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5 Lehman Hall  
212-854-8947 (fax)
Department Administrator: Robert O'Connor

Chair: Sharon Harrison (Professor)
Professors: Andre Burgstaller, Alan Dye , Perry Mehrling, Lalith Munasinghe, Rajiv Sethi (Ann Whitney Olin Professor), David Weiman (Alena Wels Hirschorn '58 Professor)
Associate Professors: Randall Reback, Ashley Timmer (Adjunct)
Assistant Professors: Stephanie Lofgren (Adjunct), Sonia Pereira (Term), Homa Zarghamee

Other officers of the University offering courses listed below:

Professors: Jushan Bai, Graciela Chichilnisky, Padma Desai, Phoebus Dhrymes, Ronald Findlay, Brendan O’Flaherty, Navin Kartik, W. Bently MacLeod, Massimo Morelli, Serena Ng, Ricardo Reis, Xavier Sala-i-Martin, Bernard Salanié, Stephane Schmitt-Grohé, Martin Uribe, David Weinstein, Michael Woodford
Associate Professor: Lena Edlund, Katherine Ho, Wojcieh Kopczuk, Jon Steinsson
Assistant Professors: Christopher Conlon, Qingmin Liu, Eduardo Morales
Adjunct Professors:  Seyhan Arkonac, Elise Huillery, Carl Riskin, Carlos Seiglie
Lecturers: Sally Davidson, Susan Elmes, Sunil Gulati, Caterina Musatti


The primary aim of the Barnard Economics Department is to provide undergraduate liberal arts students with a rigorous, broad, and critical program in theoretical and empirical economics. To achieve this aim our curriculum  

  • Provides a thorough grounding in neoclassical economic theory, modern statistical method, and their applications in the traditional fields of economic science;
  • Embeds that training in a broader conception of economic science and method with special emphasis on philosophical, historical, and institutional approaches that link economics with other social sciences and humanistic disciplines;
  • Compares and contrasts alternative methodological approaches and types of evidence as ways of analyzing economic phenomena, evaluating policy debates, and assessing the broader social and political consequences of economic doctrines.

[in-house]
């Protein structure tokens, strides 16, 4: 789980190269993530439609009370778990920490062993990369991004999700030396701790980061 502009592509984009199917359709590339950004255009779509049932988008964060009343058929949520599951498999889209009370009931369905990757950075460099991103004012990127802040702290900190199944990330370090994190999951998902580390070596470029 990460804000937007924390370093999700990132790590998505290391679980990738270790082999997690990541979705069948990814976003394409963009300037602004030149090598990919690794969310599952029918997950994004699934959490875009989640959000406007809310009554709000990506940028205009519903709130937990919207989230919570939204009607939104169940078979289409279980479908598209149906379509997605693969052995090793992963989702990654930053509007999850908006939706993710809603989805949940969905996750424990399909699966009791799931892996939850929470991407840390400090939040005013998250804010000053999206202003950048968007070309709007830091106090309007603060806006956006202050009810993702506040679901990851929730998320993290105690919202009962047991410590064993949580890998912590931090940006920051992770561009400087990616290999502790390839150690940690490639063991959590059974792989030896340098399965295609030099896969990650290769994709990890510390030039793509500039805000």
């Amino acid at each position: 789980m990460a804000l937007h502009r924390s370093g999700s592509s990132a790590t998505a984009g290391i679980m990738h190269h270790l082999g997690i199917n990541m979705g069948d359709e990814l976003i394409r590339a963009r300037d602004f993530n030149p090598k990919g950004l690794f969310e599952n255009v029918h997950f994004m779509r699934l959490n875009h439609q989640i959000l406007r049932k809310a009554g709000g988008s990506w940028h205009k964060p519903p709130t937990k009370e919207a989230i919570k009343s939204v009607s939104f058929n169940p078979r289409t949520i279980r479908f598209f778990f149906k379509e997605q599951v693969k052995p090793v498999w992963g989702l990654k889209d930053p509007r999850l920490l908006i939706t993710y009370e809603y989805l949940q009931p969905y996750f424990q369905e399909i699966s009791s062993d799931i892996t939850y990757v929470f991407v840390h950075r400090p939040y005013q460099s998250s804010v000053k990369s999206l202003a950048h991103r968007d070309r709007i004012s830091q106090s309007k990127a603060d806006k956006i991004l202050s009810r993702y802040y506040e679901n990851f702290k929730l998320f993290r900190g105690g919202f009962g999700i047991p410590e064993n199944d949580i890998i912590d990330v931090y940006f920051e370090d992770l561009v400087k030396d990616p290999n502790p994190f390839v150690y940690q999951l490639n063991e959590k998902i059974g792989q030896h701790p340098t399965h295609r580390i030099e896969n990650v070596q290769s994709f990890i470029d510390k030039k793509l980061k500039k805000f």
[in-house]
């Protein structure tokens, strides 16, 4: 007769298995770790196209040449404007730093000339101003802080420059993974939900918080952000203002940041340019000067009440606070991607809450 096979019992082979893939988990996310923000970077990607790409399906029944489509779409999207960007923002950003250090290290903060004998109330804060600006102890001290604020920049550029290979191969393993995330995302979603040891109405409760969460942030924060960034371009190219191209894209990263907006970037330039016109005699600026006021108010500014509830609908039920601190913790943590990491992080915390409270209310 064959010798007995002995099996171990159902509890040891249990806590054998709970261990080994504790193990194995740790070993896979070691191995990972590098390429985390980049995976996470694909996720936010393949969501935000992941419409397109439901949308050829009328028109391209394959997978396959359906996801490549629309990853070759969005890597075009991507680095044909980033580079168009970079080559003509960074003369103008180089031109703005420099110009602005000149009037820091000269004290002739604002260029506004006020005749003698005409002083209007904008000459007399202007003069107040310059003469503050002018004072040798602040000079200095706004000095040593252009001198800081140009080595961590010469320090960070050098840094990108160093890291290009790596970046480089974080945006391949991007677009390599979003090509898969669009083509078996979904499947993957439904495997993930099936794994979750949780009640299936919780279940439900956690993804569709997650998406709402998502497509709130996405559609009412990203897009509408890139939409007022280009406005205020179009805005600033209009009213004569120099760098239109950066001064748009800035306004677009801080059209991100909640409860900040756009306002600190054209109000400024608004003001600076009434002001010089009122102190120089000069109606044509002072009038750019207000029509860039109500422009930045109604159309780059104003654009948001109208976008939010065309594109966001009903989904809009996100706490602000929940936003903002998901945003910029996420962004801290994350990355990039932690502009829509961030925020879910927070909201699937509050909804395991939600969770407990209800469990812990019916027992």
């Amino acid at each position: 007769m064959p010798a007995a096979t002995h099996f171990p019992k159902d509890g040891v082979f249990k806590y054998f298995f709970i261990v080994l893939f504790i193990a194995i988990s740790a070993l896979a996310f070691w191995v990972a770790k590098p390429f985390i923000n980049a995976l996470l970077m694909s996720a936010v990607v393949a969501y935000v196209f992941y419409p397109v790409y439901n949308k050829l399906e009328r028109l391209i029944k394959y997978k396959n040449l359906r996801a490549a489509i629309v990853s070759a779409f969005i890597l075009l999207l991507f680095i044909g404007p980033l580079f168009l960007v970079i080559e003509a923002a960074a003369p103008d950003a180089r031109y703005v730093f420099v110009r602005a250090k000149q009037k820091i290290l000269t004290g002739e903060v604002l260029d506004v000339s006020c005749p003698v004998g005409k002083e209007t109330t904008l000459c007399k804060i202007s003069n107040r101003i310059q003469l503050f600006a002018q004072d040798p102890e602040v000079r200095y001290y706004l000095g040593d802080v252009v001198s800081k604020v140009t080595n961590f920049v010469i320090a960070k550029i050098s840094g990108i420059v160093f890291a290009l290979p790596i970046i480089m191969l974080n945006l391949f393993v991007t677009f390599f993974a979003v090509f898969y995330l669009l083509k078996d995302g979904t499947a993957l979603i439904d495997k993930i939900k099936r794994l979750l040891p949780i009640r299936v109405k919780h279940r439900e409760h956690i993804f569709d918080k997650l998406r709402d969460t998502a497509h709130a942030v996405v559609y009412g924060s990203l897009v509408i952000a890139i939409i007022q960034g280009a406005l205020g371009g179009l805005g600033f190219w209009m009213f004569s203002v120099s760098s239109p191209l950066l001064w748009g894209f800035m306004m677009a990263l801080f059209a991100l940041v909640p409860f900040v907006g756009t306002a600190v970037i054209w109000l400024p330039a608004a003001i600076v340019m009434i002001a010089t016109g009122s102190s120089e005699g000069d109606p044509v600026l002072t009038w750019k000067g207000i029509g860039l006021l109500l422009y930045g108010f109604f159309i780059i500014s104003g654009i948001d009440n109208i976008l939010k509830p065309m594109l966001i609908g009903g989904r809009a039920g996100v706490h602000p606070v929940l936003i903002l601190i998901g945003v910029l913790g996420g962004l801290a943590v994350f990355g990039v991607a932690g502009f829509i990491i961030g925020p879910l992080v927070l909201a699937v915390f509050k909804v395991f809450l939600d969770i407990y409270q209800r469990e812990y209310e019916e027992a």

Student Learning Outcomes for the Economics major, Economics and Political Economy tracks

Having successfully completed the major in Economics, the student will be able to attain the following outcomes:

  1. Show fluency in the basic concepts, models and tools of microeconomic and macroeconomic theory;
  2. Think critically about economic phenomena and economic debates by using multiple kinds of texts, evidence and conceptual approaches;
  3. Apply economic reasoning to understand the causal determinants of economic events, empirical regularities, and policy proposals;
  4. Apply basic skills of empirical reasoning to economic problems;
  5. Demonstrate knowledge of the history of economic thought, including important doctrines, their historical context, transformation over time, and influence on contemporary economic theory and ideas;
  6. Demonstrate understanding of institutions, organizations and markets in their roles of coordinating economic activity;
  7. Demonstrate knowledge of the historical origins of capitalism, modern economic growth and development, patterns of inequality, and globalization;
  8. Articulate a well-defined research question and conduct independent research using economic reasoning and evidence;
  9. Communicate economic ideas effectively in written or oral form.

Specific to the Economics Track

  1. Understand and apply statistical techniques to make inferences about economic hypotheses.

Specific to the Political Economy Track

  1. Use concepts or methods from at least one disciplinary approach other than economics to analyze an economic, political or other social problem.

Barnard will allow a total of 3 points AP credit in Economics only if the following conditions are satisfied: an AP score of 4 or 5 in either Macro or Micro (or both) plus a passing score on the Economics Department’s Placement Exam, or an International Baccalaureate (IB) score of 5 or higher, and a passing score on the Department’s Placement Exam. The Placement Exam is offered during the program filing period at the beginning of each semester. Contact the department chair in advance to arrange to take it. Students may not receive credit for Econ BC 1003 or equivalent if they have AP or IB credit for any introductory economics course. For Statistics, Barnard will allow 3 points credit with a score of 5 on the Statistics AP exam. Economics track majors, however, will not be exempt from the statistics requirement ECON BC 2411 or the equivalent, even if they receive 3 points AP credit for Statistics.